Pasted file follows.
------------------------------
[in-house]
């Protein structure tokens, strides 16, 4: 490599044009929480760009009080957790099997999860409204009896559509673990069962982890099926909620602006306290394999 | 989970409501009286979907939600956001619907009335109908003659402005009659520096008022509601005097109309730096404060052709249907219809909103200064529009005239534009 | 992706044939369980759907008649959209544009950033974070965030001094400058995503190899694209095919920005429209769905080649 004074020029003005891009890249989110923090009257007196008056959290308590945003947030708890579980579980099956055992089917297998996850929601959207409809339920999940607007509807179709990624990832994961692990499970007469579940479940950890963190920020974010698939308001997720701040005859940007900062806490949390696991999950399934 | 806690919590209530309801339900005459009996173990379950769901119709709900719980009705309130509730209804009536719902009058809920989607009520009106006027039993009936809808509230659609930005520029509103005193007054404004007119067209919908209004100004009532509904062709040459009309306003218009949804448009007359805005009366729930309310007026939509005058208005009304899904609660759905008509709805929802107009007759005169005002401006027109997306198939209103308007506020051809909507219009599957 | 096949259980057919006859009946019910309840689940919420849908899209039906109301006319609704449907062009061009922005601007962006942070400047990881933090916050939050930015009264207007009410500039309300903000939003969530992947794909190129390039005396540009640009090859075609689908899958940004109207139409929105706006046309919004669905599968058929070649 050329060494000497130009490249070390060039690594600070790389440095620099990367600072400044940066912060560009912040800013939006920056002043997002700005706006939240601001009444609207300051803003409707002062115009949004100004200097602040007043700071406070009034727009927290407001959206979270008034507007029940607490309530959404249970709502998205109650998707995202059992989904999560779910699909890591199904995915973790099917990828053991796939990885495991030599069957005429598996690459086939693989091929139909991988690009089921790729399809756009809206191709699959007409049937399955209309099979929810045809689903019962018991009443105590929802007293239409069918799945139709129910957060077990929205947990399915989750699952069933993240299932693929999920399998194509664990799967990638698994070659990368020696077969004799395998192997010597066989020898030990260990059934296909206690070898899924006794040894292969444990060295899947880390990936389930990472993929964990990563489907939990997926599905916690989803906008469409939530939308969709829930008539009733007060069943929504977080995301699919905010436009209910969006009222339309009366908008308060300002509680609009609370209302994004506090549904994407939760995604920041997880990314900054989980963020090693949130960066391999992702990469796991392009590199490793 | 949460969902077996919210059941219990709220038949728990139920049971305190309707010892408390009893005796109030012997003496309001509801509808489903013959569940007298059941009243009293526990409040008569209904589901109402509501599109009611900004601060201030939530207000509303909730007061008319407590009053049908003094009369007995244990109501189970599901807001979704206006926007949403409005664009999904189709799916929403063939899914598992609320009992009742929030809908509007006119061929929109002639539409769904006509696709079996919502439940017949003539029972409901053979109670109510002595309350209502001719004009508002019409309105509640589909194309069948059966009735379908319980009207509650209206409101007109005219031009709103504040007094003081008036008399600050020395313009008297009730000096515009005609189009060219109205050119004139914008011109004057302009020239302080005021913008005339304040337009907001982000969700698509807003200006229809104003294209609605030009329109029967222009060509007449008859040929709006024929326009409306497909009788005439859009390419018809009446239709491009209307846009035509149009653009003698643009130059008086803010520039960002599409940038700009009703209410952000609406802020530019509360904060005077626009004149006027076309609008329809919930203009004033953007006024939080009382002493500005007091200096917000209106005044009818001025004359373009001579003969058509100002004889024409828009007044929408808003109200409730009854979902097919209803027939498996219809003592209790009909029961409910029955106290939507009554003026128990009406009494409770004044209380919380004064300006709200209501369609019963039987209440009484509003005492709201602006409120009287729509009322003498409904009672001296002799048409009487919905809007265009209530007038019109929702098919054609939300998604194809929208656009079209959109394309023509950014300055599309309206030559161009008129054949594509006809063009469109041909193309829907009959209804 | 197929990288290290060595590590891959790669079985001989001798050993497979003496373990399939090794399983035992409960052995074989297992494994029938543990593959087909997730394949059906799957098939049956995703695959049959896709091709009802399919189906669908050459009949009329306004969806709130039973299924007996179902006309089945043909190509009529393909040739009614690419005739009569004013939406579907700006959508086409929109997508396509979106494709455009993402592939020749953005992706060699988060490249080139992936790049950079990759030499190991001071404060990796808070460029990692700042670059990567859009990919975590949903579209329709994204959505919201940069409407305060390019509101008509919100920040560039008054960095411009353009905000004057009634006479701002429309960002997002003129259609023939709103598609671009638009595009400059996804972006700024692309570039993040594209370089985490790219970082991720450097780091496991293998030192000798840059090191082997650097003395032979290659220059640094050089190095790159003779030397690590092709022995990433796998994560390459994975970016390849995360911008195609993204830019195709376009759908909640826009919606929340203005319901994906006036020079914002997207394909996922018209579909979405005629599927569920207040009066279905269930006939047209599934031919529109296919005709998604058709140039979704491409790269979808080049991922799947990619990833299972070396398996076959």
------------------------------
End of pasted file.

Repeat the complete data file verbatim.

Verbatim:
[in-house]
């Protein structure tokens, strides 16, 4: 490599044009929480760009009080957790099997999860409204009896559509673990069962982890099926909620602006306290394999 | 989970409501009286979907939600956001619907009335109908003659402005009659520096008022509601005097109309730096404060052709249907219809909103200064529009005239534009 | 992706044939369980759907008649959209544009950033974070965030001094400058995503190899694209095919920005429209769905080649 004074020029003005891009890249989110923090009257007196008056959290308590945003947030708890579980579980099956055992089917297998996850929601959207409809339920999940607007509807179709990624990832994961692990499970007469579940479940950890963190920020974010698939308001997720701040005859940007900062806490949390696991999950399934 | 806690919590209530309801339900005459009996173990379950769901119709709900719980009705309130509730209804009536719902009058809920989607009520009106006027039993009936809808509230659609930005520029509103005193007054404004007119067209919908209004100004009532509904062709040459009309306003218009949804448009007359805005009366729930309310007026939509005058208005009304899904609660759905008509709805929802107009007759005169005002401006027109997306198939209103308007506020051809909507219009599957 | 096949259980057919006859009946019910309840689940919420849908899209039906109301006319609704449907062009061009922005601007962006942070400047990881933090916050939050930015009264207007009410500039309300903000939003969530992947794909190129390039005396540009640009090859075609689908899958940004109207139409929105706006046309919004669905599968058929070649 050329060494000497130009490249070390060039690594600070790389440095620099990367600072400044940066912060560009912040800013939006920056002043997002700005706006939240601001009444609207300051803003409707002062115009949004100004200097602040007043700071406070009034727009927290407001959206979270008034507007029940607490309530959404249970709502998205109650998707995202059992989904999560779910699909890591199904995915973790099917990828053991796939990885495991030599069957005429598996690459086939693989091929139909991988690009089921790729399809756009809206191709699959007409049937399955209309099979929810045809689903019962018991009443105590929802007293239409069918799945139709129910957060077990929205947990399915989750699952069933993240299932693929999920399998194509664990799967990638698994070659990368020696077969004799395998192997010597066989020898030990260990059934296909206690070898899924006794040894292969444990060295899947880390990936389930990472993929964990990563489907939990997926599905916690989803906008469409939530939308969709829930008539009733007060069943929504977080995301699919905010436009209910969006009222339309009366908008308060300002509680609009609370209302994004506090549904994407939760995604920041997880990314900054989980963020090693949130960066391999992702990469796991392009590199490793 | 949460969902077996919210059941219990709220038949728990139920049971305190309707010892408390009893005796109030012997003496309001509801509808489903013959569940007298059941009243009293526990409040008569209904589901109402509501599109009611900004601060201030939530207000509303909730007061008319407590009053049908003094009369007995244990109501189970599901807001979704206006926007949403409005664009999904189709799916929403063939899914598992609320009992009742929030809908509007006119061929929109002639539409769904006509696709079996919502439940017949003539029972409901053979109670109510002595309350209502001719004009508002019409309105509640589909194309069948059966009735379908319980009207509650209206409101007109005219031009709103504040007094003081008036008399600050020395313009008297009730000096515009005609189009060219109205050119004139914008011109004057302009020239302080005021913008005339304040337009907001982000969700698509807003200006229809104003294209609605030009329109029967222009060509007449008859040929709006024929326009409306497909009788005439859009390419018809009446239709491009209307846009035509149009653009003698643009130059008086803010520039960002599409940038700009009703209410952000609406802020530019509360904060005077626009004149006027076309609008329809919930203009004033953007006024939080009382002493500005007091200096917000209106005044009818001025004359373009001579003969058509100002004889024409828009007044929408808003109200409730009854979902097919209803027939498996219809003592209790009909029961409910029955106290939507009554003026128990009406009494409770004044209380919380004064300006709200209501369609019963039987209440009484509003005492709201602006409120009287729509009322003498409904009672001296002799048409009487919905809007265009209530007038019109929702098919054609939300998604194809929208656009079209959109394309023509950014300055599309309206030559161009008129054949594509006809063009469109041909193309829907009959209804 | 197929990288290290060595590590891959790669079985001989001798050993497979003496373990399939090794399983035992409960052995074989297992494994029938543990593959087909997730394949059906799957098939049956995703695959049959896709091709009802399919189906669908050459009949009329306004969806709130039973299924007996179902006309089945043909190509009529393909040739009614690419005739009569004013939406579907700006959508086409929109997508396509979106494709455009993402592939020749953005992706060699988060490249080139992936790049950079990759030499190991001071404060990796808070460029990692700042670059990567859009990919975590949903579209329709994204959505919201940069409407305060390019509101008509919100920040560039008054960095411009353009905000004057009634006479701002429309960002997002003129259609023939709103598609671009638009595009400059996804972006700024692309570039993040594209370089985490790219970082991720450097780091496991293998030192000798840059090191082997650097003395032979290659220059640094050089190095790159003779030397690590092709022995990433796998994560390459994975970016390849995360911008195609993204830019195709376009759908909640826009919606929340203005319901994906006036020079914002997207394909996922018209579909979405005629599927569920207040009066279905269930006939047209599934031919529109296919005709998604058709140039979704491409790269979808080049991922799947990619990833299972070396398996076959």